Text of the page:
COLLEGE PARK - With top NASA officials unwilling to risk astronauts' lives to service the Hubble Space Telescope, and with the clock ticking toward the moment when fading batteries or failed gyroscopes are likely to cripple it, perhaps only a miracle can save the revered observatory.
Or a robot.
Enter David L. Akin, a robotics engineer and director of the Space Systems Laboratory at the University of Maryland.
Almost unnoticed, Akin and his team at College Park have spent 14 years - and $14 million of NASA's money - developing a robot called Ranger to repair and upgrade orbiting satellites, particularly Hubble.
Ranger is one of several systems that the National Aeronautics and Space Administration is studying before proposing a possible robotic rescue for Hubble. NASA administator Sean O'Keefe is expected to make a final decision by September.
"We're positioning ourselves to be able to do it," said Mike Moore, Hubble program executive at NASA headquarters. "We're all very hopeful and excited we can actually do this."
Ranger has never flown in space. But early last month, Akin described a hypothetical Ranger rescue mission to NASA officials at the Goddard Space Flight Center in Greenbelt. A space-certified Ranger is 70 percent built, he told them. It's in storage and ready for final tests and assembly.
"We basically said we'll not only fly all the hardware, but we'll put it all in the same places the astronauts were going to put it," he said. "We think we can make it work."
Twenty-six other government, industrial and academic organizations have also described their robotic technologies to NASA.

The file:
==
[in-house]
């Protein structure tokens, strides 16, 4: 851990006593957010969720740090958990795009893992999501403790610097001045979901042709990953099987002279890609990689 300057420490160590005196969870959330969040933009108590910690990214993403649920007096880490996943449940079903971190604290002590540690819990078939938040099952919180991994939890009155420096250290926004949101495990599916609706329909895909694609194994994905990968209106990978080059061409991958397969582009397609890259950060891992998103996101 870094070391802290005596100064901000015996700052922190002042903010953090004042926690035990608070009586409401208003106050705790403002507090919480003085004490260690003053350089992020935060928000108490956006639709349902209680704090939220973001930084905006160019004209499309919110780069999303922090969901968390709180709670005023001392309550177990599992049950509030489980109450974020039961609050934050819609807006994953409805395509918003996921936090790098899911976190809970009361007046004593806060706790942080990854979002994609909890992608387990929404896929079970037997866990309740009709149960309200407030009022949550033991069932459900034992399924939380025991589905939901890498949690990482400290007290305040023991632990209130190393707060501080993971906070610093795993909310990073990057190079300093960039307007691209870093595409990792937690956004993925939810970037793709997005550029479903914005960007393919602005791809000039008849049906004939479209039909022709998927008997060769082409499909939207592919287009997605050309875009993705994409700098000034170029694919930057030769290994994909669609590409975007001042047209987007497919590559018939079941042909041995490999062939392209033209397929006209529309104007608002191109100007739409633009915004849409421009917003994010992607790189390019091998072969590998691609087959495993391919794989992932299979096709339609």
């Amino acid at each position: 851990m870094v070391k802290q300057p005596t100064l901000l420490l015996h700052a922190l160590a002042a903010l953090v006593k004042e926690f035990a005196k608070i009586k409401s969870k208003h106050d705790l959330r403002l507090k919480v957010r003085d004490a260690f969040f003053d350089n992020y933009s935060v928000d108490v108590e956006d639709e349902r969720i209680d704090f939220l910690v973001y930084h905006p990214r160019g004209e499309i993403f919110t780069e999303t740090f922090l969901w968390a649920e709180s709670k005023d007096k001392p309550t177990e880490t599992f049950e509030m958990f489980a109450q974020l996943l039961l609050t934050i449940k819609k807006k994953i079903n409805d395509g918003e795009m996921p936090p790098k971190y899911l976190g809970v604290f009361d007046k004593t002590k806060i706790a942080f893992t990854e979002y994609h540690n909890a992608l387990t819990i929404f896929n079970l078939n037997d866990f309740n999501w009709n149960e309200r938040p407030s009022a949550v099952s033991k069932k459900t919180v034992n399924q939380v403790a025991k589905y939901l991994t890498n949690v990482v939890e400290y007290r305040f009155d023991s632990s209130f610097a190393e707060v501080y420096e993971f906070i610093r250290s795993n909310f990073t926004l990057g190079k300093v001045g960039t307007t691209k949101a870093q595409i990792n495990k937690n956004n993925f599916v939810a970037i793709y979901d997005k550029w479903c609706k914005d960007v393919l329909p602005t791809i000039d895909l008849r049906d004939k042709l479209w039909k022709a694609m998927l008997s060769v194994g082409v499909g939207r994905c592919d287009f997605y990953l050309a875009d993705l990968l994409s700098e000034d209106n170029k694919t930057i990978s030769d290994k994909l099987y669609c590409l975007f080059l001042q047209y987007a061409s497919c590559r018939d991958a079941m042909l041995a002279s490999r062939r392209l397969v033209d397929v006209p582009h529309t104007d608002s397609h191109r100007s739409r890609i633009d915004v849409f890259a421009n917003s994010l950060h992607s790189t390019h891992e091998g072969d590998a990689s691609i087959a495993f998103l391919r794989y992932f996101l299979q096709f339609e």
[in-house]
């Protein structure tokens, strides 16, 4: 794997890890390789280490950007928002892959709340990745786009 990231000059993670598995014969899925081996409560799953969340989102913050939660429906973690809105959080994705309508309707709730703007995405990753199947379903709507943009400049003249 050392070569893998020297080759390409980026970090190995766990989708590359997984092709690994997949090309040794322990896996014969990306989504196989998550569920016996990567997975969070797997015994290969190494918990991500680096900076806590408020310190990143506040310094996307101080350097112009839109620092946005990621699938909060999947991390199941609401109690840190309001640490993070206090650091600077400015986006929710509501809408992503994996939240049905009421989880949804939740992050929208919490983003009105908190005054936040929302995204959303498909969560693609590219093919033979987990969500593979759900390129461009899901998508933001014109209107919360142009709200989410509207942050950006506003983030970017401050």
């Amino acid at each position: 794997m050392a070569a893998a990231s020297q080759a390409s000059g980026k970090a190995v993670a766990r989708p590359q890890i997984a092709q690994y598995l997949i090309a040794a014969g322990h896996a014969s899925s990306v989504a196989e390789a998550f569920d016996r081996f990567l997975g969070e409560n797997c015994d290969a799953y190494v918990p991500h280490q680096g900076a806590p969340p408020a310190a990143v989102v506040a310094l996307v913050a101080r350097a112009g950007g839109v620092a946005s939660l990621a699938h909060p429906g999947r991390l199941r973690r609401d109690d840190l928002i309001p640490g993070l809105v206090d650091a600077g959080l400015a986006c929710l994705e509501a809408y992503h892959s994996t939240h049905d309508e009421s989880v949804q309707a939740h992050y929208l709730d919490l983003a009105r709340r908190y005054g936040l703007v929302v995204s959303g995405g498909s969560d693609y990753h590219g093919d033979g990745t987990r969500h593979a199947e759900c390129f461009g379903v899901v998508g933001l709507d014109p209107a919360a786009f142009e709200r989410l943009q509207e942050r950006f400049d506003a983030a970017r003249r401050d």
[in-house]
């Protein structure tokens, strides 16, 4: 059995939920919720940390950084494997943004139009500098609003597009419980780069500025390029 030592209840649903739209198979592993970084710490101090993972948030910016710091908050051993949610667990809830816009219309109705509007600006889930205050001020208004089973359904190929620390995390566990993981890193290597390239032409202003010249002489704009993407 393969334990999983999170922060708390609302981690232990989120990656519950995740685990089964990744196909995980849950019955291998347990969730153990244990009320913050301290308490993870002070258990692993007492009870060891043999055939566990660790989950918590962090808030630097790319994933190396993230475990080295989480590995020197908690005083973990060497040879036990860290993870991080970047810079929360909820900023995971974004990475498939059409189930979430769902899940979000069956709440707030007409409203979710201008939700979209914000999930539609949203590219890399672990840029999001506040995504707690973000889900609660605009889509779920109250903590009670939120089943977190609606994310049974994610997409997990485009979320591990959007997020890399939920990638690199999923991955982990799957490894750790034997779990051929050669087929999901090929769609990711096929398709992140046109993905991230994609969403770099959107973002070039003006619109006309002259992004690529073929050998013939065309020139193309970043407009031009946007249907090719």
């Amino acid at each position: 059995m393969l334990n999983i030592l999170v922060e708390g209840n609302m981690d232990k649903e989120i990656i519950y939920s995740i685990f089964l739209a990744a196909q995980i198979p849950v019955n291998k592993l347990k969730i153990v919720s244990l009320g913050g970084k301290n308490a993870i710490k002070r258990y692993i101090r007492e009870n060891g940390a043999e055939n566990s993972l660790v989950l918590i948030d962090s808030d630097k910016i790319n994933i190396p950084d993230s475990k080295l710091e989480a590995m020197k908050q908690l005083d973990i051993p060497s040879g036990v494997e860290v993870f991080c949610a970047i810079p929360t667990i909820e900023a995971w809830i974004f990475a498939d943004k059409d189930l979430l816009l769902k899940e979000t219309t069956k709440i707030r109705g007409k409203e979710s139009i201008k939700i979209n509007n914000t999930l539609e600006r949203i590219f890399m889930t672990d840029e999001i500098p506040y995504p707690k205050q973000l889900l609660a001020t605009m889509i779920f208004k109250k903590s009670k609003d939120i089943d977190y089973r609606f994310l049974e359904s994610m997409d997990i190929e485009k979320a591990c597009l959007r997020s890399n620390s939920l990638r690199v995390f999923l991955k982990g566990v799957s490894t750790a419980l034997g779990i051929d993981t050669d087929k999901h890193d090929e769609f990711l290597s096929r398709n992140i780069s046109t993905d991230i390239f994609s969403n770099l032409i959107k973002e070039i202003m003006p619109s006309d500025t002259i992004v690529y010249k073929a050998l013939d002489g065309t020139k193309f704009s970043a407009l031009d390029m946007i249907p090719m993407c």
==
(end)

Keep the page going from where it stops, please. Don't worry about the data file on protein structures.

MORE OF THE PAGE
With O'Keefe on the record as opposing a manned service mission to Hubble - and scientists predicting that the telescope will fail as early as 2007 without repairs -the agency is scrambling to develop alternatives for extending Hubble's scientific usefulness.
Astronauts on the canceled servicing mission, referred to as SM4, were scheduled to replace batteries and gyros to keep the telescope alive until at least 2010. They were also supposed to install scientific instruments to expand Hubble's view of the cosmos.
Strict safety standards
O'Keefe said his decision was unavoidable, given the strict flight-safety standards set since the shuttle Columbia accident last year and the demands on the shuttle program for completing the International Space Station.
Astronomers, politicians and ordinary citizens - who had been mesmerized for years by Hubble's spectacular images of the universe - rose in protest. In response, NASA asked the National Academy of Sciences to review options for saving the telescope.
The Hubble assessment committee named by the academy could recommend that the manned SM4 mission to Hubble be revived, Moore said. But "from my point of view," he said, "unless we have a new administrator, that isn't going to happen."